What in the world was the Wall Street Journal thinking when it sent its "deputy Taste editor" to cover the three-day meeting of the New Baptist Covenant?
That's right, "deputy Taste editor."
So, what's a "deputy Taste editor?" According to an e-mail memo from Journal editor Paul Gigot, Naomi Schaefer Riley became the deputy Taste editor in June 2005 with "major responsibility for soliciting and editing articles on Friday's Taste page."
Would the Wall Street Journal's Taste page be a section for the wealthy wine and cheese crowd? Well, I don't know.
I do know that the deputy Taste editor's Friday column about the New Baptist Covenant was full of errors and cynical.
The first error was that the NBC was a "group of self-described 'moderate' Baptists, who were unhappy with having lost several leadership elections in the SBC."
Wrong. American Baptist Churches, U.S.A.; National Baptist Convention of America, Inc.; National Baptist Convention USA, Inc.; North American Baptist Conference USA & Canada and Progressive National Baptist Convention--to name a few of the participating organizations--never lost an election in the Southern Baptist Convention. These bodies are not part of the SBC.
The deputy Taste editor did what the Washington Post's Sally Quinn did in a video last week. She confused Baptists with Southern Baptists, illustrating one of the driving reasons why many of us supported this gathering: to correct the misperception within the media that Southern Baptists represent all Baptists.
And for the record, moderate Southern Baptists lost more than "several leadership elections." Several would mean a couple, right? No, moderate Southern Baptists have lost almost 30 years worth of elections, making one wonder when they will stop beating the dead horse.
The second error was the identification of the North American Baptist Fellowship as an "historically black" organization. NABF is the regional arm of the Baptist World Alliance, an umbrella group that backed the meeting and from whom the SBC withdrew. But it is not "historically black."
True, its president, David Goatley, is an African-American Baptist. Did the deputy Taste editor assume that because Goatley is an African-American that the group must be historically a black Baptist group? Did the editor think that only a black minister could lead a black body? Did the editor assume that white Baptists would not, could not, elect an African-American Baptist as a leader? What does this mistake say about the editor's racial profiling?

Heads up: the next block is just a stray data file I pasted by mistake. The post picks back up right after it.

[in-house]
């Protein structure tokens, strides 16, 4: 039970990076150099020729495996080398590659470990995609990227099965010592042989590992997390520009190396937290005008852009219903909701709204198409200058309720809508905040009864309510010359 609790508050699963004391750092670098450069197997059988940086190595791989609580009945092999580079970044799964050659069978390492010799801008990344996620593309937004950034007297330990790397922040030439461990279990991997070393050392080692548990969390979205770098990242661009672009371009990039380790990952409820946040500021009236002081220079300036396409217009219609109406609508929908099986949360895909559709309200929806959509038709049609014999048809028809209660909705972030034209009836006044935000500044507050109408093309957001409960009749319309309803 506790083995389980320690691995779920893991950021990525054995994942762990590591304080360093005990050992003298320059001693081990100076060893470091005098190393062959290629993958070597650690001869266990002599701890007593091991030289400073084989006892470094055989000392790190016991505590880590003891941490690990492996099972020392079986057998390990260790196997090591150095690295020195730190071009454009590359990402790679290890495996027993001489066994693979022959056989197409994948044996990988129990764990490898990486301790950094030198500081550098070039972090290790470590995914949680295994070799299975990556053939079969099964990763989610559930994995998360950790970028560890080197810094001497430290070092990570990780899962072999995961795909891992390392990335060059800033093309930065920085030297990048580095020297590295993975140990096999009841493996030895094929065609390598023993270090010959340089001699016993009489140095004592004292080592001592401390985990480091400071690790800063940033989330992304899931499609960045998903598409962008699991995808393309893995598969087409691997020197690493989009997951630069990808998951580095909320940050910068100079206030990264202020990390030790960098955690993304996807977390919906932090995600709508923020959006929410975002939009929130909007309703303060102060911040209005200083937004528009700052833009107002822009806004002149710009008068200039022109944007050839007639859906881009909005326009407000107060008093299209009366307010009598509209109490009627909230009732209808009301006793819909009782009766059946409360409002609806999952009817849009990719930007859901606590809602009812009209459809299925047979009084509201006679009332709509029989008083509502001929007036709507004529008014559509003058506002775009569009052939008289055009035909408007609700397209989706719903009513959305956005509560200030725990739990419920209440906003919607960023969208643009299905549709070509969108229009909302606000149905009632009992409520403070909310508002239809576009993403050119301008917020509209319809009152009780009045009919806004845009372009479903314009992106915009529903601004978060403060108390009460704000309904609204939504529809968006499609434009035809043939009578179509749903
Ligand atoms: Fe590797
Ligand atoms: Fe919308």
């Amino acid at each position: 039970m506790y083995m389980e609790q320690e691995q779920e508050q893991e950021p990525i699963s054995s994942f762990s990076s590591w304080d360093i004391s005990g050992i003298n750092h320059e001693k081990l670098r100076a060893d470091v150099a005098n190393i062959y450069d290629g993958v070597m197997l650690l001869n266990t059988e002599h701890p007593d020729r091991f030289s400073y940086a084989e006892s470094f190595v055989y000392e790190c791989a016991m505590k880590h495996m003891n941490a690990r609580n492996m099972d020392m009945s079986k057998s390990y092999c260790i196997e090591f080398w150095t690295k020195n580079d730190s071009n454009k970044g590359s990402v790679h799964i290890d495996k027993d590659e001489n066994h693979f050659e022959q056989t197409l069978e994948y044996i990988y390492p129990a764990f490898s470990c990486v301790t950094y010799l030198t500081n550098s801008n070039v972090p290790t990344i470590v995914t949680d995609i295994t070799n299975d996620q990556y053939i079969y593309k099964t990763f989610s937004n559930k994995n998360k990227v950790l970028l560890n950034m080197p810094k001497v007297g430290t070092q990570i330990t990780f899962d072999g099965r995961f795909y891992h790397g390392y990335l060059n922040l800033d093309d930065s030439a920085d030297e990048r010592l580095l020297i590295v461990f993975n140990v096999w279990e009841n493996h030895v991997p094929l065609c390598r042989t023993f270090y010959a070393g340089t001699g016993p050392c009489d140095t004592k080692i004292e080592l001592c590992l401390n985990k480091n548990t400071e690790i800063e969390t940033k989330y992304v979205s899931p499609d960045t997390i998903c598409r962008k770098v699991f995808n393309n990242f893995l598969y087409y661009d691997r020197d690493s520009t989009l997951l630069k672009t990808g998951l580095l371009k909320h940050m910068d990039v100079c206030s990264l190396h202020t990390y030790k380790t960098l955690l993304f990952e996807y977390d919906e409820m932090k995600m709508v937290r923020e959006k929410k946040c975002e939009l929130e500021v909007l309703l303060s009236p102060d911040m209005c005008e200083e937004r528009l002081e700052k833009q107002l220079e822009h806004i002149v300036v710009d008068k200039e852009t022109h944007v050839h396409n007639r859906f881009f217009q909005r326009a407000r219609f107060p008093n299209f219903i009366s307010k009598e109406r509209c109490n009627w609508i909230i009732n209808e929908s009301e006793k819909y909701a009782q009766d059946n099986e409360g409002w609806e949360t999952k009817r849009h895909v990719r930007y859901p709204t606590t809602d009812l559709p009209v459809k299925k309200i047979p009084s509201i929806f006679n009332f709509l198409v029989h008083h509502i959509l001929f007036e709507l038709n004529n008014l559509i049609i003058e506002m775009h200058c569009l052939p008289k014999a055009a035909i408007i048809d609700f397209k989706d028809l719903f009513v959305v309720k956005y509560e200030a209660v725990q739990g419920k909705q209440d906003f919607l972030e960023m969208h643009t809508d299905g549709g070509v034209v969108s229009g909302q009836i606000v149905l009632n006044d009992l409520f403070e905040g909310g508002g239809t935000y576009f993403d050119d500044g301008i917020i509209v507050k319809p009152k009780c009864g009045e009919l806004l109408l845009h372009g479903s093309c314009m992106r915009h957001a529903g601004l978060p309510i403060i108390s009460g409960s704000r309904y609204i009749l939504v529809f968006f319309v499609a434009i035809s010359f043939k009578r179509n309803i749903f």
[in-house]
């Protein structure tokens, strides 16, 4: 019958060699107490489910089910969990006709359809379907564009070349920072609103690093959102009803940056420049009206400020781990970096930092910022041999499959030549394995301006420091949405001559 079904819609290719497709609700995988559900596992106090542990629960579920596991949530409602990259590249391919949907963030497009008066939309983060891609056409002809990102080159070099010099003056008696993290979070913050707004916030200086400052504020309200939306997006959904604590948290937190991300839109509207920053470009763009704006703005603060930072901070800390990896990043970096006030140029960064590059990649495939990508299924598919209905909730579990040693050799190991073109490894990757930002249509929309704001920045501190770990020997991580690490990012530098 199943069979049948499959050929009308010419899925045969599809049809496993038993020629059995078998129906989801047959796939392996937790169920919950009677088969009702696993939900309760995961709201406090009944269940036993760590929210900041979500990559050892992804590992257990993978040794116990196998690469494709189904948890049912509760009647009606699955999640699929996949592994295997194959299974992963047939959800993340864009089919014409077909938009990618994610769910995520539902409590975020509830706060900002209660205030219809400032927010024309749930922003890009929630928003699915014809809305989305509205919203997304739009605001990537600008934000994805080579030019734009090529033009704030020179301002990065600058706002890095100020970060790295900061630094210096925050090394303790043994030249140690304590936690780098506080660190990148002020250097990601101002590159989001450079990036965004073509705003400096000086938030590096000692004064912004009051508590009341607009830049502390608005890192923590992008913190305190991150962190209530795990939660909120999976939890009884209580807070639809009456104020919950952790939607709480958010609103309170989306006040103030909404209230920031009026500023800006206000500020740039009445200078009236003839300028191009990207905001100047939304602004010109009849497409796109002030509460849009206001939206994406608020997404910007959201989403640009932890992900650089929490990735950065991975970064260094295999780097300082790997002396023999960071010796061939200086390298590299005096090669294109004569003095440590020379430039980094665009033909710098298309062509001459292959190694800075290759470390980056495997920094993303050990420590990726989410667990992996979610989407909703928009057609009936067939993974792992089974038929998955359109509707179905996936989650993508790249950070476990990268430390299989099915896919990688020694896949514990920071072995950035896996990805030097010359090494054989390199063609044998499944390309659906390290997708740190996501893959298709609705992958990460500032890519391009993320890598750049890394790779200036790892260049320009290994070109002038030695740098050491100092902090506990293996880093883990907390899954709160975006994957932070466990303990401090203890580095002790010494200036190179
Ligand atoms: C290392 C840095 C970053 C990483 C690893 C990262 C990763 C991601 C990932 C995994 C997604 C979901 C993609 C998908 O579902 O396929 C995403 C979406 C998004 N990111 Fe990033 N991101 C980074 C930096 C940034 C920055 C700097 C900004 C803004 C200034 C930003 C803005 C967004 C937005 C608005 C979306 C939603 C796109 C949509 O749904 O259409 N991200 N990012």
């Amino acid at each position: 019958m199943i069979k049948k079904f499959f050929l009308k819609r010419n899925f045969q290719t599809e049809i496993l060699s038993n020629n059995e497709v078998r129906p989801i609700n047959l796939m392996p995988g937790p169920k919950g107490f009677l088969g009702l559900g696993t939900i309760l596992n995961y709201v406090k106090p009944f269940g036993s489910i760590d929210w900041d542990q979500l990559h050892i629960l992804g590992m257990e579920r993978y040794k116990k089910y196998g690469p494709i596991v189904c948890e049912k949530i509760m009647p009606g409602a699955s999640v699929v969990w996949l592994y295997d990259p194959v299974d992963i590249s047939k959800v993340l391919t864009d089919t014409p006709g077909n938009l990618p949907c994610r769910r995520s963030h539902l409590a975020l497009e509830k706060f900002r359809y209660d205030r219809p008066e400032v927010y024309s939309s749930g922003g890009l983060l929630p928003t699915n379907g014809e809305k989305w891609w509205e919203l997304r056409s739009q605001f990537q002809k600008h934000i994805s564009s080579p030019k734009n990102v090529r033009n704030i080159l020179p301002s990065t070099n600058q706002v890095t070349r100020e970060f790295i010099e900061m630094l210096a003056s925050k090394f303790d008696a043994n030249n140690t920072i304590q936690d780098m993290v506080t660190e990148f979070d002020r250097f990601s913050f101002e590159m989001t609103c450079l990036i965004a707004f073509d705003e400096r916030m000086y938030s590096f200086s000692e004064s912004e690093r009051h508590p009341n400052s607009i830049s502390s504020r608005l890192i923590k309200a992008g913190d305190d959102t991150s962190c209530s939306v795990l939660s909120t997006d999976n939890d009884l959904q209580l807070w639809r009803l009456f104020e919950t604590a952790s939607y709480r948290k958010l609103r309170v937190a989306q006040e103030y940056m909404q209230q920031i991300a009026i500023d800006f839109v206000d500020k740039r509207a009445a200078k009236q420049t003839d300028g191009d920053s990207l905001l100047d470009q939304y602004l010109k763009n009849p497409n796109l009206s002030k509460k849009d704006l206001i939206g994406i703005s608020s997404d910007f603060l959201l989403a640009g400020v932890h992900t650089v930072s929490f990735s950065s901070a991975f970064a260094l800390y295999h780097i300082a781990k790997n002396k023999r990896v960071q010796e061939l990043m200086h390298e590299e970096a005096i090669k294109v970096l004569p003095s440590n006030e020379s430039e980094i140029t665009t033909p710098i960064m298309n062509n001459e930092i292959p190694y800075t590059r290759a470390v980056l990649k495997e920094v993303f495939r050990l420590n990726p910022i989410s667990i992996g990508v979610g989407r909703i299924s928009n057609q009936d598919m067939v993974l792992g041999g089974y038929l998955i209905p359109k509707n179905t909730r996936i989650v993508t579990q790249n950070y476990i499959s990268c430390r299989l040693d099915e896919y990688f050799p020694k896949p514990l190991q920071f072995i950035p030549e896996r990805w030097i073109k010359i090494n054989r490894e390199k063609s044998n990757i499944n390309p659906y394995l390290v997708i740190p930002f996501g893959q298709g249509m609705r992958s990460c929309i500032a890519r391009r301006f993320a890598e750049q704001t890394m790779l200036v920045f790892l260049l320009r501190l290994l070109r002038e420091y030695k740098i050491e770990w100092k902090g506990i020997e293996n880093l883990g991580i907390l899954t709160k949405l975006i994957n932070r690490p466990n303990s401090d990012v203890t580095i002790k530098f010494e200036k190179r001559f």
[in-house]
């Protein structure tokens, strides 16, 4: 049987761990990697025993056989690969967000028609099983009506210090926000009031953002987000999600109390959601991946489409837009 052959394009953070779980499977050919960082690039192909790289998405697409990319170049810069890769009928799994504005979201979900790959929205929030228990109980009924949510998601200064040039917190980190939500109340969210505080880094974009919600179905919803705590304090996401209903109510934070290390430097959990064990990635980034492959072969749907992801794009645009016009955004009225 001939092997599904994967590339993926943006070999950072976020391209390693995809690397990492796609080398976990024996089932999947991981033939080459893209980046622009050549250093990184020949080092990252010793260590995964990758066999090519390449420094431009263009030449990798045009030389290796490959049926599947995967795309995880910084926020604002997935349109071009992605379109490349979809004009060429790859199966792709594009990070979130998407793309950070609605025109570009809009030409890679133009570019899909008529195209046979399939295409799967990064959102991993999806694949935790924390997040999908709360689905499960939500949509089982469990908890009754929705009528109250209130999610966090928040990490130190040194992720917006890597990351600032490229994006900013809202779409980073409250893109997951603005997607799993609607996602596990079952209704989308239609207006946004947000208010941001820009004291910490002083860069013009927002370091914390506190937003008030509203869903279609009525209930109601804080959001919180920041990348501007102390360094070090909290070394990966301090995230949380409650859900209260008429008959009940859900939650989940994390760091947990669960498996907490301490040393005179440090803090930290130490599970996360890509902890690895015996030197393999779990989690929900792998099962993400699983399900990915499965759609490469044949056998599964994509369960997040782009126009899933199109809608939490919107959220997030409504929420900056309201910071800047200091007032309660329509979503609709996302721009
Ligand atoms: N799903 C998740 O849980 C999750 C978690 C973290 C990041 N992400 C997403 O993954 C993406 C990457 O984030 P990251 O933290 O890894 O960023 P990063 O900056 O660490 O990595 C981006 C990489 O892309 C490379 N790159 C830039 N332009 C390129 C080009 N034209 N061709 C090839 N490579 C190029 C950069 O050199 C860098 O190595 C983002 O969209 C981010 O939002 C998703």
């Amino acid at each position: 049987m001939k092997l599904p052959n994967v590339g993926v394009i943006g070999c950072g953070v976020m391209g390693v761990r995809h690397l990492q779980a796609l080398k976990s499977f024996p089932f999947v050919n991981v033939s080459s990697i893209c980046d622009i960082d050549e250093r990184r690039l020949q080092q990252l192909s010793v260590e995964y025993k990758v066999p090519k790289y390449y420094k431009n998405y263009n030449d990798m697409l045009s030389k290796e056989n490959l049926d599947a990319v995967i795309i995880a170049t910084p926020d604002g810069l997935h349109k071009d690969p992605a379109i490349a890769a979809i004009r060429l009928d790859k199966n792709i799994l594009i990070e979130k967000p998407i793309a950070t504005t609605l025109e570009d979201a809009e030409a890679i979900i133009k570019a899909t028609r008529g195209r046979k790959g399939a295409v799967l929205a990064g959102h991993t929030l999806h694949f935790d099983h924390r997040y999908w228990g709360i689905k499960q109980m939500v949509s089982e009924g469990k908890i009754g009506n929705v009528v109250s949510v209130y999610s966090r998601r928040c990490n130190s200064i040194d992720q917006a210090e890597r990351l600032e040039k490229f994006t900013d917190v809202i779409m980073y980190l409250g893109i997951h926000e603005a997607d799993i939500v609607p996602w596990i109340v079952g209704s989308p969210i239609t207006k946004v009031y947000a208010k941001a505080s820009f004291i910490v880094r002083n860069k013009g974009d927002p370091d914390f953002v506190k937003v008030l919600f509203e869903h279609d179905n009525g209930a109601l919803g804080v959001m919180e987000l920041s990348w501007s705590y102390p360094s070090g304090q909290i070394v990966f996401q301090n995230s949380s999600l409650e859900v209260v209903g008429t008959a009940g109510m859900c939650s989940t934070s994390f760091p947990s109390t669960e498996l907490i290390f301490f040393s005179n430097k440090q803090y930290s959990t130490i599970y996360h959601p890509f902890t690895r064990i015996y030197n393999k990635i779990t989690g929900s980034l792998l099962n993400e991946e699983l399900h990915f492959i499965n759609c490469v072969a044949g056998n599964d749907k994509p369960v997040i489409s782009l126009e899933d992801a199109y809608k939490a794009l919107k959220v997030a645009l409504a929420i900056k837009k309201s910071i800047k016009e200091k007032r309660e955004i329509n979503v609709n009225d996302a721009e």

The third error is labeling the gathering as the "religious left." I can sympathize with this mistake, especially since too many reporters and TV news show hosts see reality in a bi-polar way. Everything is either/or, left or right, liberal or conservative. Fortunately, reality has a richer texture than such misleading simplicity.
The deputy Taste editor even noted the gathering's texture with notations about two women who disagreed on the issue of homosexuality. Nonetheless, NBC is not part of the "religious left." It's part of the Baptist community that places Jesus' moral mission statement at the heart of its life.
The fourth error was writing that Al Gore "was preaching to the converted." No, that could not have been further from the truth.
Best I can tell Baptists have done precious little personally and corporately about global warming, about the biblical mandate to care for the earth. I do think Gore did convert a lot of folks, however.
The fifth error was this sentence: "Mr. Parham noted with disappointment that the people of that city failed to 'recognize' Mr. Gore's recent Nobel Prize victory." That's not what I said.
Here's exactly what I said (click here to view the video clip): "We have with us today a Baptist prophet who is so unacceptable that the Baptist establishment in his hometown of Nashville neither acknowledged his winning the Nobel Peace Prize, nor honored with coverage his notable Nobel lecture." I did not reference the people of Nashville. I said "the Baptist establishment."
As a matter of fact, The Tennessean newspaper named Al Gore as its "Tennessean of the Year," three days after EthicsDaily.com named him as its "Baptist of the Year."
The deputy Taste editor was especially sarcastic about Gore's luncheon presentation and my introduction of him. While I regret that she choose to mock his citation of the Bible, I'm thankful to be associated with him in the first two paragraphs of her column and appreciate the credit.
It really is too bad that the deputy Taste editor was so cynical about the use of the Bible and had so many errors of fact. If this piece is evidence of the Wall Street Journal's commitment to accuracy, then Journal needs an editor who knows something about religion and good reporting.
Is this really the best the Wall Street Journal could do?
Robert Parham is executive editor of the Baptist Center for Ethics.